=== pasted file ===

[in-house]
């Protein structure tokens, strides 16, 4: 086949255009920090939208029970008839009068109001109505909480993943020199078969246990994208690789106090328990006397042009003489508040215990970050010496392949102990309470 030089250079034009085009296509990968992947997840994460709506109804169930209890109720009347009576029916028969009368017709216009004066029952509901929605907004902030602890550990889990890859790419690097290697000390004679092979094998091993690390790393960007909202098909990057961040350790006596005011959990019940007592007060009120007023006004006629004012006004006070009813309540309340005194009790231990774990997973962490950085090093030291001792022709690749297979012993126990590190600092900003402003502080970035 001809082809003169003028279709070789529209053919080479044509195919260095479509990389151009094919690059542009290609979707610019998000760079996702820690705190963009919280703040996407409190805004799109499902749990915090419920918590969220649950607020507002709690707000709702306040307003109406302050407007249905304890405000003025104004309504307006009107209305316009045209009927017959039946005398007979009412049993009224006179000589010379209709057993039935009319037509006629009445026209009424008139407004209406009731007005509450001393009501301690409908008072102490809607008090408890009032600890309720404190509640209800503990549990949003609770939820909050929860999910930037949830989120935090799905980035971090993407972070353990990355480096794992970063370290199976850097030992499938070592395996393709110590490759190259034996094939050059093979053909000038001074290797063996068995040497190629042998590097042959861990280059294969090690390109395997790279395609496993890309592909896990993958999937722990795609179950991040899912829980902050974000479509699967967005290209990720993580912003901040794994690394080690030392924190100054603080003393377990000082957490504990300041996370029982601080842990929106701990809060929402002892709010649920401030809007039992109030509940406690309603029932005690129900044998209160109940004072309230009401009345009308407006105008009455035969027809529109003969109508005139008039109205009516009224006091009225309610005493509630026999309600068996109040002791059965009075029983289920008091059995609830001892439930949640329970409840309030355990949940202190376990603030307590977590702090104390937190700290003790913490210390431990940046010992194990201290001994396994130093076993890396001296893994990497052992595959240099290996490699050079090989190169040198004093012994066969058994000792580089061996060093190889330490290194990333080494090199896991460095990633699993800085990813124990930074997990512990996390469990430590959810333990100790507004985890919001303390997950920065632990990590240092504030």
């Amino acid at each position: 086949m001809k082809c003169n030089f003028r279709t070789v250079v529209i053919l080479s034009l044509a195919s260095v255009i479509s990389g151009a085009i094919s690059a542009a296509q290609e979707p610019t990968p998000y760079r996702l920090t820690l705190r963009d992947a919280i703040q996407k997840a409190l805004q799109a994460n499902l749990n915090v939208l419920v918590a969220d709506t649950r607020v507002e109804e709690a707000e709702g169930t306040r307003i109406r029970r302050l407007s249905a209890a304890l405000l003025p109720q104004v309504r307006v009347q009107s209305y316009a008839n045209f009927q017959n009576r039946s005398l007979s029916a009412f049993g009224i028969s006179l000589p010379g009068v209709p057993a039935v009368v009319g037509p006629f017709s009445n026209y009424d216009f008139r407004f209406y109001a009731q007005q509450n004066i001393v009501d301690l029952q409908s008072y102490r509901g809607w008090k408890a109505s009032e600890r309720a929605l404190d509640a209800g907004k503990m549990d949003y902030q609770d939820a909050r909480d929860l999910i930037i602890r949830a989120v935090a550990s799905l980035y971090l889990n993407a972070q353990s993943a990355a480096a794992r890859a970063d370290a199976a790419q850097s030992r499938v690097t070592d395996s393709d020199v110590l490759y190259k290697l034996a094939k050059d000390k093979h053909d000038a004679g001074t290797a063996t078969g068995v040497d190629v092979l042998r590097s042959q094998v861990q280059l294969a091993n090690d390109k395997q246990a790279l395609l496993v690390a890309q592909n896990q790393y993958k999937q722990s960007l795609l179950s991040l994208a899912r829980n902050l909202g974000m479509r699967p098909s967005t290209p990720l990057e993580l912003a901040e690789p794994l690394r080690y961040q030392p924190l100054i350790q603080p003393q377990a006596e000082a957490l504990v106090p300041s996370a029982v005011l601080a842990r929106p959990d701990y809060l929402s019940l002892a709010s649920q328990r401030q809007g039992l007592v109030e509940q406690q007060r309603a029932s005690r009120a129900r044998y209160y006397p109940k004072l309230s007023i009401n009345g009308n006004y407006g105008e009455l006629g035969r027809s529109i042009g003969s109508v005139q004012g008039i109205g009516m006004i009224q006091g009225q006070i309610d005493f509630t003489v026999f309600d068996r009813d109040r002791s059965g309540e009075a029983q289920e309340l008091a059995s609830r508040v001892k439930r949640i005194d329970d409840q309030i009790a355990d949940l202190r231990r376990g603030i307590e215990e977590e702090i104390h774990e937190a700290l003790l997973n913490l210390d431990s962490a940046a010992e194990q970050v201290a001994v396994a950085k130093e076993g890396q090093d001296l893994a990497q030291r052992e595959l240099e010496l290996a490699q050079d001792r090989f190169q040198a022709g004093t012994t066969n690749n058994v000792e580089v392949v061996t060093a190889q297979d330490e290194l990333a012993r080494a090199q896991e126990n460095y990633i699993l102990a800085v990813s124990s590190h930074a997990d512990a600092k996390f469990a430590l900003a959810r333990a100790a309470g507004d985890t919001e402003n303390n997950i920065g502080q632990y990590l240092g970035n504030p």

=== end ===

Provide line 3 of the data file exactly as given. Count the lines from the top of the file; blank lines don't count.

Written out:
């Amino acid at each position: 086949m001809k082809c003169n030089f003028r279709t070789v250079v529209i053919l080479s034009l044509a195919s260095v255009i479509s990389g151009a085009i094919s690059a542009a296509q290609e979707p610019t990968p998000y760079r996702l920090t820690l705190r963009d992947a919280i703040q996407k997840a409190l805004q799109a994460n499902l749990n915090v939208l419920v918590a969220d709506t649950r607020v507002e109804e709690a707000e709702g169930t306040r307003i109406r029970r302050l407007s249905a209890a304890l405000l003025p109720q104004v309504r307006v009347q009107s209305y316009a008839n045209f009927q017959n009576r039946s005398l007979s029916a009412f049993g009224i028969s006179l000589p010379g009068v209709p057993a039935v009368v009319g037509p006629f017709s009445n026209y009424d216009f008139r407004f209406y109001a009731q007005q509450n004066i001393v009501d301690l029952q409908s008072y102490r509901g809607w008090k408890a109505s009032e600890r309720a929605l404190d509640a209800g907004k503990m549990d949003y902030q609770d939820a909050r909480d929860l999910i930037i602890r949830a989120v935090a550990s799905l980035y971090l889990n993407a972070q353990s993943a990355a480096a794992r890859a970063d370290a199976a790419q850097s030992r499938v690097t070592d395996s393709d020199v110590l490759y190259k290697l034996a094939k050059d000390k093979h053909d000038a004679g001074t290797a063996t078969g068995v040497d190629v092979l042998r590097s042959q094998v861990q280059l294969a091993n090690d390109k395997q246990a790279l395609l496993v690390a890309q592909n896990q790393y993958k999937q722990s960007l795609l179950s991040l994208a899912r829980n902050l909202g974000m479509r699967p098909s967005t290209p990720l990057e993580l912003a901040e690789p794994l690394r080690y961040q030392p924190l100054i350790q603080p003393q377990a006596e000082a957490l504990v106090p300041s996370a029982v005011l601080a842990r929106p959990d701990y809060l929402s019940l002892a709010s649920q328990r401030q809007g039992l007592v109030e509940q406690q007060r309603a029932s005690r009120a129900r044998y209160y006397p109940k004072l309230s007023i009401n009345g009308n006004y407006g105008e009455l006629g035969r027809s529109i042009g003969s109508v005139q004012g008039i109205g009516m006004i009224q006091g009225q006070i309610d005493f509630t003489v026999f309600d068996r009813d109040r002791s059965g309540e009075a029983q289920e309340l008091a059995s609830r508040v001892k439930r949640i005194d329970d409840q309030i009790a355990d949940l202190r231990r376990g603030i307590e215990e977590e702090i104390h774990e937190a700290l003790l997973n913490l210390d431990s962490a940046a010992e194990q970050v201290a001994v396994a950085k130093e076993g890396q090093d001296l893994a990497q030291r052992e595959l240099e010496l290996a490699q050079d001792r090989f190169q040198a022709g004093t012994t066969n690749n058994v000792e580089v392949v061996t060093a190889q297979d330490e290194l990333a012993r080494a090199q896991e126990n460095y990633i699993l102990a800085v990813s124990s590190h930074a997990d512990a600092k996390f469990a430590l900003a959810r333990a100790a309470g507004d985890t919001e402003n303390n997950i920065g502080q632990y990590l240092g970035n504030p």